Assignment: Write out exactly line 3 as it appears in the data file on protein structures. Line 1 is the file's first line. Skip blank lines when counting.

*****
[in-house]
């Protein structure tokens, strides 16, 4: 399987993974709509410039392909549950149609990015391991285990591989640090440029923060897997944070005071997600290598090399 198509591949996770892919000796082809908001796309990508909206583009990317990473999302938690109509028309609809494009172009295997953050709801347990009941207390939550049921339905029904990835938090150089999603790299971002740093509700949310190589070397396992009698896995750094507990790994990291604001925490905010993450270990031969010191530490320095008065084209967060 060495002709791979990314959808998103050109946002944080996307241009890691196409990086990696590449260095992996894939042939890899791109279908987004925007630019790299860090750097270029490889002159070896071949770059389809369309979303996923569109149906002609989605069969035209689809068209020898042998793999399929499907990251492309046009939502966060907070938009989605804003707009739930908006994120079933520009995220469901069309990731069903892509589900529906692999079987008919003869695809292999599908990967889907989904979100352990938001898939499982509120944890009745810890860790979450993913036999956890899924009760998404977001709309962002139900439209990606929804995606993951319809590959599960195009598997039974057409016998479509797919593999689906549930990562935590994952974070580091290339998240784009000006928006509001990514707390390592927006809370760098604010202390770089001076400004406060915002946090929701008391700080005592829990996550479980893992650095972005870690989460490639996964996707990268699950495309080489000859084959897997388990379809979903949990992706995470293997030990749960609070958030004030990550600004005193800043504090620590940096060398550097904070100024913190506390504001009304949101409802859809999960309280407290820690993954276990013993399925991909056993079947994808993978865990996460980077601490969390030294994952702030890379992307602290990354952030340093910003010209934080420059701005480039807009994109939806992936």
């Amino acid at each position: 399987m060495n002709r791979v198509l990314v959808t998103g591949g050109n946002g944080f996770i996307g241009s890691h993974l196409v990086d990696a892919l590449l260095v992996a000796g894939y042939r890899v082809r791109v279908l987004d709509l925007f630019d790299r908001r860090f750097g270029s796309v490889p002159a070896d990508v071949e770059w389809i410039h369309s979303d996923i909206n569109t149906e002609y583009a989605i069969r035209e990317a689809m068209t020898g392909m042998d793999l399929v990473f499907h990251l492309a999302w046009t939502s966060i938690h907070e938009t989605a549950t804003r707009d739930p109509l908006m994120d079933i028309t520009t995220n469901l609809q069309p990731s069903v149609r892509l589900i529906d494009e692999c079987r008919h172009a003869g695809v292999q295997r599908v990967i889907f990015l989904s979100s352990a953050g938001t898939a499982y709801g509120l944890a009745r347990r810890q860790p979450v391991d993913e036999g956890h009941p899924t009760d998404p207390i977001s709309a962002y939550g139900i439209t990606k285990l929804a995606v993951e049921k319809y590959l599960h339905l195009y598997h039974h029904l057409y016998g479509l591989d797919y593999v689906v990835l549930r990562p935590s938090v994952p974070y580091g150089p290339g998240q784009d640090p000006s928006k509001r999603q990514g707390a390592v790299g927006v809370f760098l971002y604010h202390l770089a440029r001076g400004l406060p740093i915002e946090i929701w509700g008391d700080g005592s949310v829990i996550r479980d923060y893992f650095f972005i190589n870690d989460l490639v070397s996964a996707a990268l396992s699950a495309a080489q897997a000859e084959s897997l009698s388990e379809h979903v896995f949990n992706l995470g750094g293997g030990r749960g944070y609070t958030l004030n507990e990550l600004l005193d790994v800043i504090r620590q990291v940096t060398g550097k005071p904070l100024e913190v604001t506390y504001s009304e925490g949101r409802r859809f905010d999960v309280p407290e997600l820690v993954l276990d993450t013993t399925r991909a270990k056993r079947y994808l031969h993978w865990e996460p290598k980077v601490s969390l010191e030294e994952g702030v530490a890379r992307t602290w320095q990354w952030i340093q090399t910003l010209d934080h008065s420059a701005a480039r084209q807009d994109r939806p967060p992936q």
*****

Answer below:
């Amino acid at each position: 399987m060495n002709r791979v198509l990314v959808t998103g591949g050109n946002g944080f996770i996307g241009s890691h993974l196409v990086d990696a892919l590449l260095v992996a000796g894939y042939r890899v082809r791109v279908l987004d709509l925007f630019d790299r908001r860090f750097g270029s796309v490889p002159a070896d990508v071949e770059w389809i410039h369309s979303d996923i909206n569109t149906e002609y583009a989605i069969r035209e990317a689809m068209t020898g392909m042998d793999l399929v990473f499907h990251l492309a999302w046009t939502s966060i938690h907070e938009t989605a549950t804003r707009d739930p109509l908006m994120d079933i028309t520009t995220n469901l609809q069309p990731s069903v149609r892509l589900i529906d494009e692999c079987r008919h172009a003869g695809v292999q295997r599908v990967i889907f990015l989904s979100s352990a953050g938001t898939a499982y709801g509120l944890a009745r347990r810890q860790p979450v391991d993913e036999g956890h009941p899924t009760d998404p207390i977001s709309a962002y939550g139900i439209t990606k285990l929804a995606v993951e049921k319809y590959l599960h339905l195009y598997h039974h029904l057409y016998g479509l591989d797919y593999v689906v990835l549930r990562p935590s938090v994952p974070y580091g150089p290339g998240q784009d640090p000006s928006k509001r999603q990514g707390a390592v790299g927006v809370f760098l971002y604010h202390l770089a440029r001076g400004l406060p740093i915002e946090i929701w509700g008391d700080g005592s949310v829990i996550r479980d923060y893992f650095f972005i190589n870690d989460l490639v070397s996964a996707a990268l396992s699950a495309a080489q897997a000859e084959s897997l009698s388990e379809h979903v896995f949990n992706l995470g750094g293997g030990r749960g944070y609070t958030l004030n507990e990550l600004l005193d790994v800043i504090r620590q990291v940096t060398g550097k005071p904070l100024e913190v604001t506390y504001s009304e925490g949101r409802r859809f905010d999960v309280p407290e997600l820690v993954l276990d993450t013993t399925r991909a270990k056993r079947y994808l031969h993978w865990e996460p290598k980077v601490s969390l010191e030294e994952g702030v530490a890379r992307t602290w320095q990354w952030i340093q090399t910003l010209d934080h008065s420059a701005a480039r084209q807009d994109r939806p967060p992936q």